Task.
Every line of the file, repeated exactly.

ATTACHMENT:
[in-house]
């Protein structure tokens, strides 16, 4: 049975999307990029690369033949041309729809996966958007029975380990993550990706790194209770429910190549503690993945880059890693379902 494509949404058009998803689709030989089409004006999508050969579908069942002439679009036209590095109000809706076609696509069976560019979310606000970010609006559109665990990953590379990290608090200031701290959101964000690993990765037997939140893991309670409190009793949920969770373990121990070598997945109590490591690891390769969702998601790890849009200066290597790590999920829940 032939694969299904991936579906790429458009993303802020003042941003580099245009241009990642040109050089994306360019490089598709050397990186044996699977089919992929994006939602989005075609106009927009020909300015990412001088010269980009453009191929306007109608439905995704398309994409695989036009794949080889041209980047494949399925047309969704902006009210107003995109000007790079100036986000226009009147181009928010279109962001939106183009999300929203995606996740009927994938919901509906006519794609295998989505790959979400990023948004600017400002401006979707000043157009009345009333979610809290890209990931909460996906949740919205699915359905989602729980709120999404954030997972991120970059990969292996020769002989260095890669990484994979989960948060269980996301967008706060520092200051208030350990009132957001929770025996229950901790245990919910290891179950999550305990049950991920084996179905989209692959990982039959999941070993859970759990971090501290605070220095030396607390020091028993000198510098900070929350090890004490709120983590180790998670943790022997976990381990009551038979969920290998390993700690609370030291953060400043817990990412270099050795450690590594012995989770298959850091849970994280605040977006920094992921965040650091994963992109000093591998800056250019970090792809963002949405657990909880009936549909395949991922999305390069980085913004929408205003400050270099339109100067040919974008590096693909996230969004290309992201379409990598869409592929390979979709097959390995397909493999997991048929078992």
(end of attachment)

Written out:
[in-house]
């Protein structure tokens, strides 16, 4: 049975999307990029690369033949041309729809996966958007029975380990993550990706790194209770429910190549503690993945880059890693379902 494509949404058009998803689709030989089409004006999508050969579908069942002439679009036209590095109000809706076609696509069976560019979310606000970010609006559109665990990953590379990290608090200031701290959101964000690993990765037997939140893991309670409190009793949920969770373990121990070598997945109590490591690891390769969702998601790890849009200066290597790590999920829940 032939694969299904991936579906790429458009993303802020003042941003580099245009241009990642040109050089994306360019490089598709050397990186044996699977089919992929994006939602989005075609106009927009020909300015990412001088010269980009453009191929306007109608439905995704398309994409695989036009794949080889041209980047494949399925047309969704902006009210107003995109000007790079100036986000226009009147181009928010279109962001939106183009999300929203995606996740009927994938919901509906006519794609295998989505790959979400990023948004600017400002401006979707000043157009009345009333979610809290890209990931909460996906949740919205699915359905989602729980709120999404954030997972991120970059990969292996020769002989260095890669990484994979989960948060269980996301967008706060520092200051208030350990009132957001929770025996229950901790245990919910290891179950999550305990049950991920084996179905989209692959990982039959999941070993859970759990971090501290605070220095030396607390020091028993000198510098900070929350090890004490709120983590180790998670943790022997976990381990009551038979969920290998390993700690609370030291953060400043817990990412270099050795450690590594012995989770298959850091849970994280605040977006920094992921965040650091994963992109000093591998800056250019970090792809963002949405657990909880009936549909395949991922999305390069980085913004929408205003400050270099339109100067040919974008590096693909996230969004290309992201379409990598869409592929390979979709097959390995397909493999997991048929078992």